One of the biggest hazards in the kitchen is cross-contamination when bacteria from raw poultry, meat or eggs get transferred to other foods. Show the children how to avoid this transfer by using different utensils, dishes and cutting boards for these ingredients and by washing hands after handling foods that could contain bacteria.

Another element of food safety is refrigerating foods properly and throwing food out after it has passed the time when it can be safely eaten. Teach the children to look for expiration dates and check with you if they are unsure whether something in the refrigerator can be safely eaten.

8. Eating Healthfully

With obesity on the rise and researchers saying that nutrition can have a major impact on health, it’s important for us to teach our children about nutrition. The Choose My Plate website created by the U. S. Department of Agriculture (USDA) is a good place to start. It has a graphic representation of what a well-balanced meal should look like. This newest version is a change from the old food pyramid, and some think it’s a good change, although some think it could be improved further. The USDA website also has a page of links to healthful recipes that are suitable for preparing with kids.

Children can be taught to read labels from an early age. Start simply by saying something like this: “We don’t buy cereals with X amount of sugar per serving.” When the children are older, you can teach them to look for high sodium as well as the different ways that sugar can be listed on the label. They can also learn to look for information about proteins, carbs, and essential nutrients.

Most adults and children need to up their intake of fruits and vegetables. Frozen versions are fine nutrition-wise, but children are much more likely to be interested in fruits and vegetables from the produce section. Try allowing them to pick out an unfamiliar produce item each time you visit the grocery store.

You can also teach healthy eating through games, books and hands-on food activities. Here are some to try.

  • Create a Plate. Let the kids cut out pictures of food from your magazines or catalogs, then create healthy meals by pasting pictures on a paper plate. This activity can lead to discussions about portion size and balanced nutrition.
  • Eat a Rainbow. Challenge the kids to see how many differently colored foods they can eat in one day. This activity promotes good nutrition and color recognition. Exactly what color is butternut squash or an eggplant? Emphasize that only foods with natural colors count!
  • Food Books for Kids. The Seuss classic Green Eggs and Ham have probably inspired lots of kids to try an unfamiliar food, and there are lots of other books with good food messages. Don’t forget to buy a kids’ cookbook that emphasizes wholesome recipes. PBS has a list of cookbooks for all ages.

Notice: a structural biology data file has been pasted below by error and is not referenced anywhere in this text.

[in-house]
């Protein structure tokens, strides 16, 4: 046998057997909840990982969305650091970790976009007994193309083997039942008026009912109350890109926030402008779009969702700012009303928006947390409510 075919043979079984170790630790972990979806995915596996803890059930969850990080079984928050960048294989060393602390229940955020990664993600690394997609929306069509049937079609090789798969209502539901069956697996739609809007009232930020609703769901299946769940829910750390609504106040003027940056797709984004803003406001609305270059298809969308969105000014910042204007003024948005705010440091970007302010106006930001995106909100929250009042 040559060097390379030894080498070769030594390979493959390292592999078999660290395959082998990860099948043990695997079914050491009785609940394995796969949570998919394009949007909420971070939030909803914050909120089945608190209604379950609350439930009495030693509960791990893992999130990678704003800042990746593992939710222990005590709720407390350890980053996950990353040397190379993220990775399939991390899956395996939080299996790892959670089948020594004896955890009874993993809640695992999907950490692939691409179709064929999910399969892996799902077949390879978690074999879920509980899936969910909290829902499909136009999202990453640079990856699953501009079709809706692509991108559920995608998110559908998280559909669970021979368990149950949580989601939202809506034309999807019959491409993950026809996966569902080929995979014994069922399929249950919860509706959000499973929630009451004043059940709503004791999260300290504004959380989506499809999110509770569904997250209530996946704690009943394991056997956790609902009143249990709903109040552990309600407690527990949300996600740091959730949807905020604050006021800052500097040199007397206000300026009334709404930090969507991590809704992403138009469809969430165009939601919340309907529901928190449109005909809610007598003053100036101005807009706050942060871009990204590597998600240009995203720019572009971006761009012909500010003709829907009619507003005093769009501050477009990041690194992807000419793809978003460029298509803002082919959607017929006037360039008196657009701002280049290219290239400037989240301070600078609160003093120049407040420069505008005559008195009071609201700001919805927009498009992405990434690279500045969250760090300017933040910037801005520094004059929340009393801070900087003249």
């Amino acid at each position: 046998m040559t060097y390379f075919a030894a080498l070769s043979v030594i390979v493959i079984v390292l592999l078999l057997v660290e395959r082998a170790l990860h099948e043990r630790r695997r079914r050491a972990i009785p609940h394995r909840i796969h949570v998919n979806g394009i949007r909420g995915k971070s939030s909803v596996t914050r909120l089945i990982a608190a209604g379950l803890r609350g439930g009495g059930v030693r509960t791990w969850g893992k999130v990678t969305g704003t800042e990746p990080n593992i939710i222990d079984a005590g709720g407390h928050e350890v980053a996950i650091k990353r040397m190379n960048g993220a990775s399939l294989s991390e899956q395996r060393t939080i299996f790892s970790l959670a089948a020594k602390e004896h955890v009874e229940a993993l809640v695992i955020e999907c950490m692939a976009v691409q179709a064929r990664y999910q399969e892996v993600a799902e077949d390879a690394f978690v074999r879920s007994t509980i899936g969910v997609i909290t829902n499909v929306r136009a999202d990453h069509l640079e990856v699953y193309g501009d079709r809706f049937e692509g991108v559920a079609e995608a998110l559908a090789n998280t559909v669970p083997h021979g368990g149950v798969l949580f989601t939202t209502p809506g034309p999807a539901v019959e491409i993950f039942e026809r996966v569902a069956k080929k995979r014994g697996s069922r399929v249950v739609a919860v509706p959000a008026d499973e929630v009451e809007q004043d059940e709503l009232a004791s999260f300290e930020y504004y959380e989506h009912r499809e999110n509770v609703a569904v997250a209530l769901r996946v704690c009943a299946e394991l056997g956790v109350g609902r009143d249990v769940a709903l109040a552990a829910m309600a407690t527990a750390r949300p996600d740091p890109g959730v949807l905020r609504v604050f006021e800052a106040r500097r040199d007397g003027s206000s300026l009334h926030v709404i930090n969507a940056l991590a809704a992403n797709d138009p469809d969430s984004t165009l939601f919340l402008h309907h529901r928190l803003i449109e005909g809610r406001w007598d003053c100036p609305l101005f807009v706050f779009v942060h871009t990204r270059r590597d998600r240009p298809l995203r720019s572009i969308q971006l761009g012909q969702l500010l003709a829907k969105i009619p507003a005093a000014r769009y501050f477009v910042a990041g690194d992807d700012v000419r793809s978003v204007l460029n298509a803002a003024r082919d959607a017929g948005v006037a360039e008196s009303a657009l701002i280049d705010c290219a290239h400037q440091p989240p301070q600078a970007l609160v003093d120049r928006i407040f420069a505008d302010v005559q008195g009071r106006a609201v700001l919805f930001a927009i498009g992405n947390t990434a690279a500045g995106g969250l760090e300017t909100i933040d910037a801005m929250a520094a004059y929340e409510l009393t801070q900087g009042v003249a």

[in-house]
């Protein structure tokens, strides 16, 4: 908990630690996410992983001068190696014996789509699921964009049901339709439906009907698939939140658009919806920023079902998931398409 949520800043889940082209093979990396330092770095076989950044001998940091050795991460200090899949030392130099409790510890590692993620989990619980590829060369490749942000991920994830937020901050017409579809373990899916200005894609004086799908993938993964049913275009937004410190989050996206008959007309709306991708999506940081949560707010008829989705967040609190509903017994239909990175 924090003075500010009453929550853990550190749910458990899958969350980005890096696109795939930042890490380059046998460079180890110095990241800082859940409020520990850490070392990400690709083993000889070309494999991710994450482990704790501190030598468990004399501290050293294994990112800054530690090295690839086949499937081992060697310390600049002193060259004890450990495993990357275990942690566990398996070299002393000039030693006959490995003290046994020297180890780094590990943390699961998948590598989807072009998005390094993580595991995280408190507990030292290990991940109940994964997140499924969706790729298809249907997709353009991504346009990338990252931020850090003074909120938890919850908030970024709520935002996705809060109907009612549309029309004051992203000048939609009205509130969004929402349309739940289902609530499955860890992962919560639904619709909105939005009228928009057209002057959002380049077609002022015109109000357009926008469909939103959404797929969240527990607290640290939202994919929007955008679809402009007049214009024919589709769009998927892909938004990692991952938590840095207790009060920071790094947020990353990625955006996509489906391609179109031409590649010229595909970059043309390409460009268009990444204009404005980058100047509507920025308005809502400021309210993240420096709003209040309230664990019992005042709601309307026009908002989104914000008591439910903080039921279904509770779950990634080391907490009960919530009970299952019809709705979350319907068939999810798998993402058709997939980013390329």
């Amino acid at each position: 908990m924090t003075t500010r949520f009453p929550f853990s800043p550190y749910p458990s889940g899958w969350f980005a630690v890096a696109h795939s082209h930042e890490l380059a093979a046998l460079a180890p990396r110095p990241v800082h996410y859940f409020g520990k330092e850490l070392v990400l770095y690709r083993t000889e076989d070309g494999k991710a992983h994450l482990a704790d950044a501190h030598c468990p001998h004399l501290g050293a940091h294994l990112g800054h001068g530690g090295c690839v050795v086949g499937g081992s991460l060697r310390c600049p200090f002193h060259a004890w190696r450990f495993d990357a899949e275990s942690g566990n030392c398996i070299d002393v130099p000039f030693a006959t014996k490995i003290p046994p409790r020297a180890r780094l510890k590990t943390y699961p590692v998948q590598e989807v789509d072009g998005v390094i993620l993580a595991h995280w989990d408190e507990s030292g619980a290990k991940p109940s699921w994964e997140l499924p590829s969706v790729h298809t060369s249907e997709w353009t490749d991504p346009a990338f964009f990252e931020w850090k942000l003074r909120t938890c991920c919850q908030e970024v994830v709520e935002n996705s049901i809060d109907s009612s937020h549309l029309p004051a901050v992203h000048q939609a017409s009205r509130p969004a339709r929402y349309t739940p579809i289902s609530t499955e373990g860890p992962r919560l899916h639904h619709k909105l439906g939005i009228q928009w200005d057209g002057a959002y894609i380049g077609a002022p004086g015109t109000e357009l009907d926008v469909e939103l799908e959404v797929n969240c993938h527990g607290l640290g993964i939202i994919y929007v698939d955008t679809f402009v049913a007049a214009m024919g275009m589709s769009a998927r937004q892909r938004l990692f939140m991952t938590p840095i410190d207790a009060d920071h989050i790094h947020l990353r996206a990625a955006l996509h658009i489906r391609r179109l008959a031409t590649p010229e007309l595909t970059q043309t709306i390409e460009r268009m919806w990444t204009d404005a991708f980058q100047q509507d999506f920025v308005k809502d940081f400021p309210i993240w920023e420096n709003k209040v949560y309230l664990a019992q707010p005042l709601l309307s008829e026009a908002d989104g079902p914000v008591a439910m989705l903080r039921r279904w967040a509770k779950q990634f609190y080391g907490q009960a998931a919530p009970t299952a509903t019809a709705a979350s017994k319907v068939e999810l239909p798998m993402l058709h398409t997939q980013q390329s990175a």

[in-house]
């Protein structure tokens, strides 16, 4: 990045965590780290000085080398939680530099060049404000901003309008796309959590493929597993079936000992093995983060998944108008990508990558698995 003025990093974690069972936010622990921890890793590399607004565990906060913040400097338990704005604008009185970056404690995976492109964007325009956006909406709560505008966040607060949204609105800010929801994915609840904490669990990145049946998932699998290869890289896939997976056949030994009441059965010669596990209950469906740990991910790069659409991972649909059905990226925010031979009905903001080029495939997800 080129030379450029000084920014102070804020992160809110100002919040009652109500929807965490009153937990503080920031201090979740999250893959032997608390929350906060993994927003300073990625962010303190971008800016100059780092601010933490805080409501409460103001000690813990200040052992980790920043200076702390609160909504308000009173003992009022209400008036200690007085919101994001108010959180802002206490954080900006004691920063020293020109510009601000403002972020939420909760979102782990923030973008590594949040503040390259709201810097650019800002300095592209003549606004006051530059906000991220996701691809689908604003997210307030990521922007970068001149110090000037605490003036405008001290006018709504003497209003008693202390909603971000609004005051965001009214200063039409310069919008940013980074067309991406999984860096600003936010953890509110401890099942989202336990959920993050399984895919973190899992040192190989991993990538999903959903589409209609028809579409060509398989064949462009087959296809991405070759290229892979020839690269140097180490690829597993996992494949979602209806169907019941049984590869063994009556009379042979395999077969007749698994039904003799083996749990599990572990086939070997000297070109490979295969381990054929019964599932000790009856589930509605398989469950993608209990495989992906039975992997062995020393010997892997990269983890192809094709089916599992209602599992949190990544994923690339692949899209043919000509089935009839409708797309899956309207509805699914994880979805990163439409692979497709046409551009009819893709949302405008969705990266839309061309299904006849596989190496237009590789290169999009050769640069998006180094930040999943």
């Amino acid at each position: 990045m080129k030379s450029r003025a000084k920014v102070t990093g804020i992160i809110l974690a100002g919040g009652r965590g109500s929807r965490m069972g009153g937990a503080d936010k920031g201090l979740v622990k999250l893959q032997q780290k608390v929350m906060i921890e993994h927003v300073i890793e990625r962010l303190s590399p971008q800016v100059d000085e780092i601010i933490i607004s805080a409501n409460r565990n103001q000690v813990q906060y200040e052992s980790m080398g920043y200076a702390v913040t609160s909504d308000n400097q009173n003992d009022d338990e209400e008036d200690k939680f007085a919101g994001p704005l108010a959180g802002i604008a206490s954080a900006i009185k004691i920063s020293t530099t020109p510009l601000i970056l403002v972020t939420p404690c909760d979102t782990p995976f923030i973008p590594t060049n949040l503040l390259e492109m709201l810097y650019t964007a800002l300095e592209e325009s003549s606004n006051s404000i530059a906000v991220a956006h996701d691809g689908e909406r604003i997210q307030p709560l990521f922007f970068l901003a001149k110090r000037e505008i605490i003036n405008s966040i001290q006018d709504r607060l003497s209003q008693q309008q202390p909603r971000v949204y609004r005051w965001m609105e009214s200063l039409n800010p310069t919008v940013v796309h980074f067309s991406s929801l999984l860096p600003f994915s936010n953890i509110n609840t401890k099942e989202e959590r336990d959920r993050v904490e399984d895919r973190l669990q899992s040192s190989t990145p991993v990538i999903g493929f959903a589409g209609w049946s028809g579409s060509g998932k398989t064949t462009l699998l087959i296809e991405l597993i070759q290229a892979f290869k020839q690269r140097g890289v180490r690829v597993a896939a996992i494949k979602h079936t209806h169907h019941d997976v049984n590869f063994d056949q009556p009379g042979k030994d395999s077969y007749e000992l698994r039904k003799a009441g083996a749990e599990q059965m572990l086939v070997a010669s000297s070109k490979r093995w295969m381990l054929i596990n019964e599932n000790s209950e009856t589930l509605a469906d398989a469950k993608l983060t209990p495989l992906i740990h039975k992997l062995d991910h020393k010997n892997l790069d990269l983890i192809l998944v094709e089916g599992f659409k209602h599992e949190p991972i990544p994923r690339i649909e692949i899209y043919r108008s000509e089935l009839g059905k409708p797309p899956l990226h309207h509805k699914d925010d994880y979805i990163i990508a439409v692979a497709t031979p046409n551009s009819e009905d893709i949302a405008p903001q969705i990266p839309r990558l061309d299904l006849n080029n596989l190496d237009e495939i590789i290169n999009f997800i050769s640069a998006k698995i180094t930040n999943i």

• Online and Downloadable Activities. Part of raising healthy kids is keeping them from spending too much time on their devices, but sometimes looking at a screen can help. Search online for games and apps that teach healthful eating. Here’s one list of apps from an institute for children’s heart health.
  • Healthy pancakes. Kids love pancakes and they will definitely enjoy making their own. If you have kids who are lactose intolerant you can teach them to make this healthy pancake recipe, that is gluten and dairy-free. Use this opportunity to also talk about other healthy ingredients used in this recipe such as eggs and coconut oil, while also touching on the importance to limit our daily sugar intake.

9. Menus and More

Meal planning is an important step in providing good nutrition for your family. Plan meals as a family and the children will be more invested in them. Older kids can help by checking the pantry and fridge to see if you have everything needed for a particular dish. They can create a shopping list of necessary items. Once they have gotten the hang of it, let them plan an entire meal by themselves.

Serving the meal is also part of the package. Teach your children basic table setting. When the family is going to have a sit-down meal, let the kids set the table and encourage them to add some visual interest with a centerpiece, colored napkins or other festive touches. They can also develop creative ways to set up a buffet.

Another way to teach both meal planning and table setting is to plan meals with an international theme. A great food activity for older kids is researching traditional dishes and food presentation. During meal prep and dining, throw in a few fun facts about the country. Try these themes.

  • Italian Night. Pasta naturally comes to mind, but you could have pizza, minestrone or seafood paella. Don’t forget a nice salad. Help the kids decorate the table with the colors of the Italian flag – white, red and green. A basket of breadsticks makes a lovely centerpiece.
  • Mexican Night. Who doesn’t love taco night? Healthful touches could include avocado slices, black beans and a sprinkle of cotija cheese instead of mounds of cheddar. Appropriate décor for the table would incorporate warm shades of orange, red and yellow. A basket of peppers makes a pretty centerpiece.
  • Vietnamese Night. Start with an edamame appetizer and add pho, spring rolls or lettuce wraps. Set the table with a combination of bowls, plates, chopsticks, and traditional cutlery. Typical table settings are white, blue and white, or dramatic red and black. Bamboo placemats are an appropriate touch. The Vietnamese also have dining traditions that are fascinating to research, such as passing serving bowls with both hands instead of one.

10. Grow Your Own Food

A classic food activity is growing it. Your children may eat fresh food more readily if they have helped to grow it. You don’t have to have a full-fledged vegetable garden. Vegetables can be grown in a small plot, a flower bed or a container. Herbs require even less room. Try these tasty crops.